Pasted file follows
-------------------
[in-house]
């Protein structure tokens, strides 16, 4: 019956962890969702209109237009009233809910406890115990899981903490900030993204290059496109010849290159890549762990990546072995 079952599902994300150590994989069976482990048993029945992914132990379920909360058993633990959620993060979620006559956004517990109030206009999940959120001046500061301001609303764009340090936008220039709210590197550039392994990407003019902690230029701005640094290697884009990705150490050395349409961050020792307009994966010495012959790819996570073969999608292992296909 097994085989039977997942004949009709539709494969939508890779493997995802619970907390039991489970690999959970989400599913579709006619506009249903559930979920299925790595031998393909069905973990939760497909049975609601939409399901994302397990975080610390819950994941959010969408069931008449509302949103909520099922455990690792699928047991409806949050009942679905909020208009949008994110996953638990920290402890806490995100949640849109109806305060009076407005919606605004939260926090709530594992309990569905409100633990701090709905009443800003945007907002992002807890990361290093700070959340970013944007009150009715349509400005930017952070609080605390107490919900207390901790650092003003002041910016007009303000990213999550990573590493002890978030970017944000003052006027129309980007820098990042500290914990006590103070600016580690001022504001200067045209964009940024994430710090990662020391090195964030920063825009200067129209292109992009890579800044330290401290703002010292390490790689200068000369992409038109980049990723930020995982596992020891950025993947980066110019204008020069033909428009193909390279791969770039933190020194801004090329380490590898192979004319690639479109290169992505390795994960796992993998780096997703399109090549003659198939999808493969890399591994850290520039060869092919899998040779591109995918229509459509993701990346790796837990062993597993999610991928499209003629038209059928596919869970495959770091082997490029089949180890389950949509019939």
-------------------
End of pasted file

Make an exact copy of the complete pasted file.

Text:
[in-house]
């Protein structure tokens, strides 16, 4: 019956962890969702209109237009009233809910406890115990899981903490900030993204290059496109010849290159890549762990990546072995 079952599902994300150590994989069976482990048993029945992914132990379920909360058993633990959620993060979620006559956004517990109030206009999940959120001046500061301001609303764009340090936008220039709210590197550039392994990407003019902690230029701005640094290697884009990705150490050395349409961050020792307009994966010495012959790819996570073969999608292992296909 097994085989039977997942004949009709539709494969939508890779493997995802619970907390039991489970690999959970989400599913579709006619506009249903559930979920299925790595031998393909069905973990939760497909049975609601939409399901994302397990975080610390819950994941959010969408069931008449509302949103909520099922455990690792699928047991409806949050009942679905909020208009949008994110996953638990920290402890806490995100949640849109109806305060009076407005919606605004939260926090709530594992309990569905409100633990701090709905009443800003945007907002992002807890990361290093700070959340970013944007009150009715349509400005930017952070609080605390107490919900207390901790650092003003002041910016007009303000990213999550990573590493002890978030970017944000003052006027129309980007820098990042500290914990006590103070600016580690001022504001200067045209964009940024994430710090990662020391090195964030920063825009200067129209292109992009890579800044330290401290703002010292390490790689200068000369992409038109980049990723930020995982596992020891950025993947980066110019204008020069033909428009193909390279791969770039933190020194801004090329380490590898192979004319690639479109290169992505390795994960796992993998780096997703399109090549003659198939999808493969890399591994850290520039060869092919899998040779591109995918229509459509993701990346790796837990062993597993999610991928499209003629038209059928596919869970495959770091082997490029089949180890389950949509019939």